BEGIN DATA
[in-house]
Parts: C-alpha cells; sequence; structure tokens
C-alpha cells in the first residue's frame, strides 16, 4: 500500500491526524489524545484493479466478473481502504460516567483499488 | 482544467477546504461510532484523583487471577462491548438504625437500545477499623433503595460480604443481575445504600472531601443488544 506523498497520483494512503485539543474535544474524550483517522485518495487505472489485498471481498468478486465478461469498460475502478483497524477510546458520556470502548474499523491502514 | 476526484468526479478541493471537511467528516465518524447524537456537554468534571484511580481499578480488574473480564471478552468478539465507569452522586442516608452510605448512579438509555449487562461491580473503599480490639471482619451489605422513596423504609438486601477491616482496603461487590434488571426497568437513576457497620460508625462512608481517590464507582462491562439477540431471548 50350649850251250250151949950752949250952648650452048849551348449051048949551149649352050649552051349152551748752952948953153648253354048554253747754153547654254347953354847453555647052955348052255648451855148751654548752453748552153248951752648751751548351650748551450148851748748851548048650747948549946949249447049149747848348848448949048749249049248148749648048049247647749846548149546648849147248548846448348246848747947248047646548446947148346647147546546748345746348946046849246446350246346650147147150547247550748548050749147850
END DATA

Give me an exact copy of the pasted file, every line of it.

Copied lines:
[in-house]
Parts: C-alpha cells; sequence; structure tokens
C-alpha cells in the first residue's frame, strides 16, 4: 500500500491526524489524545484493479466478473481502504460516567483499488 | 482544467477546504461510532484523583487471577462491548438504625437500545477499623433503595460480604443481575445504600472531601443488544 506523498497520483494512503485539543474535544474524550483517522485518495487505472489485498471481498468478486465478461469498460475502478483497524477510546458520556470502548474499523491502514 | 476526484468526479478541493471537511467528516465518524447524537456537554468534571484511580481499578480488574473480564471478552468478539465507569452522586442516608452510605448512579438509555449487562461491580473503599480490639471482619451489605422513596423504609438486601477491616482496603461487590434488571426497568437513576457497620460508625462512608481517590464507582462491562439477540431471548 50350649850251250250151949950752949250952648650452048849551348449051048949551149649352050649552051349152551748752952948953153648253354048554253747754153547654254347953354847453555647052955348052255648451855148751654548752453748552153248951752648751751548351650748551450148851748748851548048650747948549946949249447049149747848348848448949048749249049248148749648048049247647749846548149546648849147248548846448348246848747947248047646548446947148346647147546546748345746348946046849246446350246346650147147150547247550748548050749147850